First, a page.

After navigating several terrifying eight lane intersections with no pedestrian walkways, I was approached by a Thai man speaking English. He told me I wasn’t safe and needed to not walk in the direction in which I was heading. My gut told me not to trust this man and I was likely about to get a one-way ticket to scam town. He asked me where I was going and I said I was headed to the river for the public boat. He flagged me down a tuk-tuk. If it weren’t for the protests I would have ignored him, but I decided being scammed out of a few bucks was worth the alternative. The tuk-tuk dropped me off at a pier, but as I approached I realized it was not a public pier. A woman approached and tried to sell me a ticket for 2000 Baht. Knowing the public fare was closer to 20 Baht, I realized I had been scammed and I got up and walked away. I had no idea where I was so I made my way to the main road and then found some landmarks that led me to the public boat.
I took the boat to the pier closest to the grand Palace and hopped off. Instantly I was taken to Thai Disneyland— tourists as far as the eye could see. I reminded myself that I, too was a tourist and went with it. I reluctantly parted with 500 Baht for a ticket and fought the crowds to see the grand Palace. Yes, it was pretty, but no, I don’t think it was worth my time or the money.
After I left the I meandered my way through the Bangkok Streets–eating lunch from a street vendor, eyeing the goods in the amulet market, watching the sunset over the Wat Arun temple from a rooftop bar, and enjoying a dinner of chicken laab and beer from the night market near my hostel.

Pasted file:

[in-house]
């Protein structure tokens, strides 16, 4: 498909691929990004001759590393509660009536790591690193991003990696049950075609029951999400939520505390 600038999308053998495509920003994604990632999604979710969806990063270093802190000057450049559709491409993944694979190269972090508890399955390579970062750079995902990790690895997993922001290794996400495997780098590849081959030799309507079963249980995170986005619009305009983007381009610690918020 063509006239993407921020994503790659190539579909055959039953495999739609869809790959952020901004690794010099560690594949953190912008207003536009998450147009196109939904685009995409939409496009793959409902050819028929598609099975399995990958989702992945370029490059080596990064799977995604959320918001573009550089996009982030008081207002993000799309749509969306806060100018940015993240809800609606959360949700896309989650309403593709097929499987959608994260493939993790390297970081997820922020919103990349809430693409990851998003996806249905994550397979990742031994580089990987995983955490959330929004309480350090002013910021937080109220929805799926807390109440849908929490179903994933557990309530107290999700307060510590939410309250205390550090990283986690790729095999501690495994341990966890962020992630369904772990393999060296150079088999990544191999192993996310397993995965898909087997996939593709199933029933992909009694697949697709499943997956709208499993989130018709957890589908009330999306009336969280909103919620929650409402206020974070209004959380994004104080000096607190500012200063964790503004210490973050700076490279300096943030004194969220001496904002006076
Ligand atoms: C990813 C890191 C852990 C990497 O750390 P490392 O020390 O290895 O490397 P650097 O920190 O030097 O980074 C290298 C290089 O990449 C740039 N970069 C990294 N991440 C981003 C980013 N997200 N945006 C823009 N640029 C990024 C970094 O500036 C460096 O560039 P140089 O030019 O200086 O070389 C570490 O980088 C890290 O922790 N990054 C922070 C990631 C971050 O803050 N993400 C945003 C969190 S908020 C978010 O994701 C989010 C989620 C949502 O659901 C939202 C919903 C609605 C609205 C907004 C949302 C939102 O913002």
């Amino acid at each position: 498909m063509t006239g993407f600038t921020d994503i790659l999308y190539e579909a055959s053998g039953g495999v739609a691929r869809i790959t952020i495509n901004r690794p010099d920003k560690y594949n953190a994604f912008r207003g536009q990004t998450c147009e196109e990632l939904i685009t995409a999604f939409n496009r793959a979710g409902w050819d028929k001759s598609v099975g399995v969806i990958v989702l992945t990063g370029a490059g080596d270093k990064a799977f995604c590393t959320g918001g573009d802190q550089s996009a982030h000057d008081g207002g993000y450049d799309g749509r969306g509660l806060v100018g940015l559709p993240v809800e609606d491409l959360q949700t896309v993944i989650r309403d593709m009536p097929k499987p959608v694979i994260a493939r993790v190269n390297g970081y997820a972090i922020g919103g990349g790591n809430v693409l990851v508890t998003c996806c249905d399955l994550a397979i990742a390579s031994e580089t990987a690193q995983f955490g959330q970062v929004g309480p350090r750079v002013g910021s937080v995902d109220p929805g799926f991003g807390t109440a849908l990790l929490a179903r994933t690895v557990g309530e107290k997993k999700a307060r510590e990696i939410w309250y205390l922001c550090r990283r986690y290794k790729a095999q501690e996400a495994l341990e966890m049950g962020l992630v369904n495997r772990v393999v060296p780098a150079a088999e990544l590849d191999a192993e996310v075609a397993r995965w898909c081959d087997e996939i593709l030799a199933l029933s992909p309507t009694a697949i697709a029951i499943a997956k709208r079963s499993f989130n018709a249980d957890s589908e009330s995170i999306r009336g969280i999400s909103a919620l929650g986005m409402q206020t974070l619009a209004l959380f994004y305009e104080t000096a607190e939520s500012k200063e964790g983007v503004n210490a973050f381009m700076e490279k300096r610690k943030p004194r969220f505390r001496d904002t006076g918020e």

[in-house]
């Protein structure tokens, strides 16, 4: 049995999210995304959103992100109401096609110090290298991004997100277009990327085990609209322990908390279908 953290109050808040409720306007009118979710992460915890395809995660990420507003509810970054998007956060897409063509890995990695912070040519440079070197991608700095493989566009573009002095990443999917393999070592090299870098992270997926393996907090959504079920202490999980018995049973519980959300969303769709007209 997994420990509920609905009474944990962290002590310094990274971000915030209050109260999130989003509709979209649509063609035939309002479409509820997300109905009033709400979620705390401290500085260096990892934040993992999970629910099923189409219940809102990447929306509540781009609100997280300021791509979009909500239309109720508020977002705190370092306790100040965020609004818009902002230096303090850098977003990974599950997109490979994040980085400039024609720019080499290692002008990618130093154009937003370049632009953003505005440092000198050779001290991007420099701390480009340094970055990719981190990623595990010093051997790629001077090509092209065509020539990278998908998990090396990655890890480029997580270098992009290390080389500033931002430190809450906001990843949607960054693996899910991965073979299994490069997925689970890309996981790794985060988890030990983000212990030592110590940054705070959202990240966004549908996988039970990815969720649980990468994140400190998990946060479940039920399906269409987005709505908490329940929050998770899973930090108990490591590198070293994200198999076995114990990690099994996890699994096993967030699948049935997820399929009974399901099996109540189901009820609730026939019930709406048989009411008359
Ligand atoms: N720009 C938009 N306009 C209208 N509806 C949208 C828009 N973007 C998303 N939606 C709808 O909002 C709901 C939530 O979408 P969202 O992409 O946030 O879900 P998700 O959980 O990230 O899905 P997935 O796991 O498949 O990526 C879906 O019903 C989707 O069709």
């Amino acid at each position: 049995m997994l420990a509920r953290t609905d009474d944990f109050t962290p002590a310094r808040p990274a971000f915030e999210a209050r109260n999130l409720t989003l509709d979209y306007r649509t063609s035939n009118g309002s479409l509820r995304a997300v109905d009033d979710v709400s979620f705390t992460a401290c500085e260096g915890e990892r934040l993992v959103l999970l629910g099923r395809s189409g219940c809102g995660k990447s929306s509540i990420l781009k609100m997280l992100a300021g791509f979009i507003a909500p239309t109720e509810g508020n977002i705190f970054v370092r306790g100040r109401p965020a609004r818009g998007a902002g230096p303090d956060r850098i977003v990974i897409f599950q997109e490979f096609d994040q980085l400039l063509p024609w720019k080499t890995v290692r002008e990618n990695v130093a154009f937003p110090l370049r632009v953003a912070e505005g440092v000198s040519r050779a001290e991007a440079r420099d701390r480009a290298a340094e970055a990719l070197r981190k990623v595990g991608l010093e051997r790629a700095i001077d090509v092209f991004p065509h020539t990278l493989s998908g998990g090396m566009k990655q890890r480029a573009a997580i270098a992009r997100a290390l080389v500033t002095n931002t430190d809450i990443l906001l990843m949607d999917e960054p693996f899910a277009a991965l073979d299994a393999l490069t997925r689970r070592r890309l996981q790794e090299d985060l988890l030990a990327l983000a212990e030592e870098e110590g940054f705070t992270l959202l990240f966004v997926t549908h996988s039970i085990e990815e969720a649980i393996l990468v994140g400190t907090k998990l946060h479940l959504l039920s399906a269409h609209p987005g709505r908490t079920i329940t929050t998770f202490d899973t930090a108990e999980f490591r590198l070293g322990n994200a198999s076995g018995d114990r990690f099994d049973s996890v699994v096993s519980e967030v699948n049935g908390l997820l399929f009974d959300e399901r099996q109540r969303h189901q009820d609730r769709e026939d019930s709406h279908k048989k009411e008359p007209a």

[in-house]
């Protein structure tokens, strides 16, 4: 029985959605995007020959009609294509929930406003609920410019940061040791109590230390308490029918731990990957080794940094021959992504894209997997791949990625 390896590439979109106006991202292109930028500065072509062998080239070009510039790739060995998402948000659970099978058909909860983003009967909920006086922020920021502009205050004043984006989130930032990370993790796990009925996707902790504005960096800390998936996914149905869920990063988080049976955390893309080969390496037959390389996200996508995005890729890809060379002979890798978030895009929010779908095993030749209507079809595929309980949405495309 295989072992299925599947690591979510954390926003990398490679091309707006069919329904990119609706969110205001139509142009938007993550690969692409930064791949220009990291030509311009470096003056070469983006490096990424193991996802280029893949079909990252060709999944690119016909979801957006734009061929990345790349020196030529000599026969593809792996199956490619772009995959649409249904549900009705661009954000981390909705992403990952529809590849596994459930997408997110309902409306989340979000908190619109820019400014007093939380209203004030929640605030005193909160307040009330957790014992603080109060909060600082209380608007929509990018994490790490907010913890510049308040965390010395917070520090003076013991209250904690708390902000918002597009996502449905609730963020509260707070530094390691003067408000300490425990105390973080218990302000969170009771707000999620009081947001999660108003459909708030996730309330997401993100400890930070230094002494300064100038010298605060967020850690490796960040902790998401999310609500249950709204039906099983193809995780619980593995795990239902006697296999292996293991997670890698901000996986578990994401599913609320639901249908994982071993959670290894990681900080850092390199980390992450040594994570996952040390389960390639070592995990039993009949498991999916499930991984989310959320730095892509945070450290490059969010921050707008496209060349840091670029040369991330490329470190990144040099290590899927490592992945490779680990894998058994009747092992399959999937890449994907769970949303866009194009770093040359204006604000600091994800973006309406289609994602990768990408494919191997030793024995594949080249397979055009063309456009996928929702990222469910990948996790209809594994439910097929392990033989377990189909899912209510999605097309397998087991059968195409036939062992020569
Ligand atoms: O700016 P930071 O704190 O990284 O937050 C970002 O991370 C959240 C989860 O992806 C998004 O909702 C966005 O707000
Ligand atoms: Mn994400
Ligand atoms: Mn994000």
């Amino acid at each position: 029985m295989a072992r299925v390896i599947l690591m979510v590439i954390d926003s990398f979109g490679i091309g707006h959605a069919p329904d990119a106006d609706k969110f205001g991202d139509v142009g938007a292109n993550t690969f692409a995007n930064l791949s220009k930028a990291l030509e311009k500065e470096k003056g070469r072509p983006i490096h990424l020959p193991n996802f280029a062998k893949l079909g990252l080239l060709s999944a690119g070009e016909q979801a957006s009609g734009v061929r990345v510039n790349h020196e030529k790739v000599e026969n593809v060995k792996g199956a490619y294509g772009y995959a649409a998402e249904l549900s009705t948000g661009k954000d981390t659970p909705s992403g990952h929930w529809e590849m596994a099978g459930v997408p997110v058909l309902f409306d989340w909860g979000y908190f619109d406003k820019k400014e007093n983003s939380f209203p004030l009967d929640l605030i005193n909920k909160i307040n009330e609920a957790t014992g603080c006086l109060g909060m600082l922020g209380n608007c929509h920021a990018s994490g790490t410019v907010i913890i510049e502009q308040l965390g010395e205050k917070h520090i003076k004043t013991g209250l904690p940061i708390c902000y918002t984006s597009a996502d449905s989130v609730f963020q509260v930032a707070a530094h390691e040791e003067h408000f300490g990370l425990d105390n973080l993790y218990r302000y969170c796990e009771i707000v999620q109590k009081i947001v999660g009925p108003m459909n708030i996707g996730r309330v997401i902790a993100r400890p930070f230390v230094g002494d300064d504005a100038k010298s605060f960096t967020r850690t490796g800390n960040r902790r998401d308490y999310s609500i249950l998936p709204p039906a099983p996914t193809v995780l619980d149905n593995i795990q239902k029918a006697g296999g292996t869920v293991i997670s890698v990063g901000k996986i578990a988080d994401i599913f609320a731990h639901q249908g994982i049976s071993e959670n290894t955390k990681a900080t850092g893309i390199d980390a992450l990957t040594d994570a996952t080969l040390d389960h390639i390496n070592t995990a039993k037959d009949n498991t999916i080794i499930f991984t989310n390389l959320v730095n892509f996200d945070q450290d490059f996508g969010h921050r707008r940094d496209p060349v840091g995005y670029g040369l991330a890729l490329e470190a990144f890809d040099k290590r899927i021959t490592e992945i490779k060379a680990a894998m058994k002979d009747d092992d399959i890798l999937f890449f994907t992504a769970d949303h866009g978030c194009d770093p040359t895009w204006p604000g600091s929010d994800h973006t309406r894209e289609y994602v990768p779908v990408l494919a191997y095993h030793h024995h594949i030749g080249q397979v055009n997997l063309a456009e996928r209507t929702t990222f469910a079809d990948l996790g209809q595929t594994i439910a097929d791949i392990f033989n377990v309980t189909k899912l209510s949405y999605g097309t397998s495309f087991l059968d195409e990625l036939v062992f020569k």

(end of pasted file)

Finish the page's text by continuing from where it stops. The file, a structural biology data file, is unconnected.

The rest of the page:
January 24, Day 2: Bangkok
After a disappointing first day in Bangkok, I was determined to have a good time on my second day. I had read about a good market north of the city so I woke early determined to track it down. It took almost 90 minutes of travel by the skytrain and boat, but I eventually made my way to the big produce market in Nonthaburri. The market was a huge maze of all things imaginable, and I was the only Westerner as far as the eye could see. I had breakfast of grilled bananas followed by sticky rice wrapped in banana leaves, and then I haggled for some fried mung beans and candied tamarind.
After spending a a while meandering the market and enjoying the sights and the smells, I headed back to the boat to make my way to the Forensic and Parasite Museum. The museum was in the hospital, across the river from the main part of Bangkok. It took me a while to find it, but it was well worth it. The forensic museum held murder weapons from famous crimes in Thailand, and also had a display of mummified famous prisoners (sorry no pictures allowed). The museum also had an exhibit on fetuses with different abnormalities, and human organs that had various diseases. After the forensic museum I went next-door to the parasite museum, which had a pretty grotesque exhibit on all the various parasites you can contract while in Asia. Obviously this museum is not for the squeamish, but my inner biology geek was squealing with delight the entire time.
After the museum I headed to the Jim Thompson house. This beautiful house/Museum displays the home of a former silk magnate who created a beautiful compound out of traditional Thai wooden houses. The whole museum is set on beautiful, peaceful grounds and it was a great way to spend the afternoon.
After the Jim Thompson house I headed for my very first Thai massage. I paid 500 Baht (about 17 dollars) for a two hour massage. Needless to say, it was quite the experience. My masseuse did not speak a lick of English so I just sat there like an obedient puppy as she contorted my body into various positions and gave me a no-holds-barred intense massage. I wouldn’t say it was enjoyable, but I left the massage feeling a lot looser. I got back to the hostel just in time for dinner, and spent the rest of my night with a British traveler and an American cyclist who just finished a tour of Laos and Cambodia. I shared my planned route with him and he told me how jealous he was of my upcoming trip. He shared stories from his journey and got me even more excited for my cycling trek.